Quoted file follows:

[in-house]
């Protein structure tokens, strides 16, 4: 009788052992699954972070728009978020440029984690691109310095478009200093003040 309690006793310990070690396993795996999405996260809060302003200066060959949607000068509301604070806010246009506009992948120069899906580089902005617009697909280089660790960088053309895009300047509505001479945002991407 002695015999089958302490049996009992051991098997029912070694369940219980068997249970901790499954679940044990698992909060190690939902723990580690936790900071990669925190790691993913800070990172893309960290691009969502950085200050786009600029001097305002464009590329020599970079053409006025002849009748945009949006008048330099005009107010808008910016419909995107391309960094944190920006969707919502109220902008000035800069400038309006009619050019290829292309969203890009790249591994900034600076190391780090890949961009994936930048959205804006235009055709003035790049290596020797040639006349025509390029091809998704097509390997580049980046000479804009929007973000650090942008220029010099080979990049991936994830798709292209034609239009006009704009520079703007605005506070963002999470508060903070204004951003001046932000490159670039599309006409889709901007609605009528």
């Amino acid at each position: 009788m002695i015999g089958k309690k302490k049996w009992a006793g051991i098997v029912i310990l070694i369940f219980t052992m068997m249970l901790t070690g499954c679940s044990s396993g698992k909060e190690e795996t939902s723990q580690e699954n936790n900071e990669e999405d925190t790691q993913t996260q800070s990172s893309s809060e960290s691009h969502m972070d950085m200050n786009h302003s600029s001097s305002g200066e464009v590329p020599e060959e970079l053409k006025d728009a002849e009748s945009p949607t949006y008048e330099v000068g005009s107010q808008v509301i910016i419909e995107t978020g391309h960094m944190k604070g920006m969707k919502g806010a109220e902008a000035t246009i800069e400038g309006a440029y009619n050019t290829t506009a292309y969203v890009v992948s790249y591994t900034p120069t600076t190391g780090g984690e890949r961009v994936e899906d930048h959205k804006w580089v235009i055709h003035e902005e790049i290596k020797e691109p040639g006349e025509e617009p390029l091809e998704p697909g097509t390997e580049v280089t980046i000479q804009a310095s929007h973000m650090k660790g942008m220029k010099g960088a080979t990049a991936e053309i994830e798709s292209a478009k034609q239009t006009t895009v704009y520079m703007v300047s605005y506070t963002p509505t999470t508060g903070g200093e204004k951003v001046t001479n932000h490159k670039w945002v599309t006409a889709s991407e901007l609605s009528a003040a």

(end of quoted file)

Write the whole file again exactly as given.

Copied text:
[in-house]
């Protein structure tokens, strides 16, 4: 009788052992699954972070728009978020440029984690691109310095478009200093003040 309690006793310990070690396993795996999405996260809060302003200066060959949607000068509301604070806010246009506009992948120069899906580089902005617009697909280089660790960088053309895009300047509505001479945002991407 002695015999089958302490049996009992051991098997029912070694369940219980068997249970901790499954679940044990698992909060190690939902723990580690936790900071990669925190790691993913800070990172893309960290691009969502950085200050786009600029001097305002464009590329020599970079053409006025002849009748945009949006008048330099005009107010808008910016419909995107391309960094944190920006969707919502109220902008000035800069400038309006009619050019290829292309969203890009790249591994900034600076190391780090890949961009994936930048959205804006235009055709003035790049290596020797040639006349025509390029091809998704097509390997580049980046000479804009929007973000650090942008220029010099080979990049991936994830798709292209034609239009006009704009520079703007605005506070963002999470508060903070204004951003001046932000490159670039599309006409889709901007609605009528």
């Amino acid at each position: 009788m002695i015999g089958k309690k302490k049996w009992a006793g051991i098997v029912i310990l070694i369940f219980t052992m068997m249970l901790t070690g499954c679940s044990s396993g698992k909060e190690e795996t939902s723990q580690e699954n936790n900071e990669e999405d925190t790691q993913t996260q800070s990172s893309s809060e960290s691009h969502m972070d950085m200050n786009h302003s600029s001097s305002g200066e464009v590329p020599e060959e970079l053409k006025d728009a002849e009748s945009p949607t949006y008048e330099v000068g005009s107010q808008v509301i910016i419909e995107t978020g391309h960094m944190k604070g920006m969707k919502g806010a109220e902008a000035t246009i800069e400038g309006a440029y009619n050019t290829t506009a292309y969203v890009v992948s790249y591994t900034p120069t600076t190391g780090g984690e890949r961009v994936e899906d930048h959205k804006w580089v235009i055709h003035e902005e790049i290596k020797e691109p040639g006349e025509e617009p390029l091809e998704p697909g097509t390997e580049v280089t980046i000479q804009a310095s929007h973000m650090k660790g942008m220029k010099g960088a080979t990049a991936e053309i994830e798709s292209a478009k034609q239009t006009t895009v704009y520079m703007v300047s605005y506070t963002p509505t999470t508060g903070g200093e204004k951003v001046t001479n932000h490159k670039w945002v599309t006409a889709s991407e901007l609605s009528a003040a």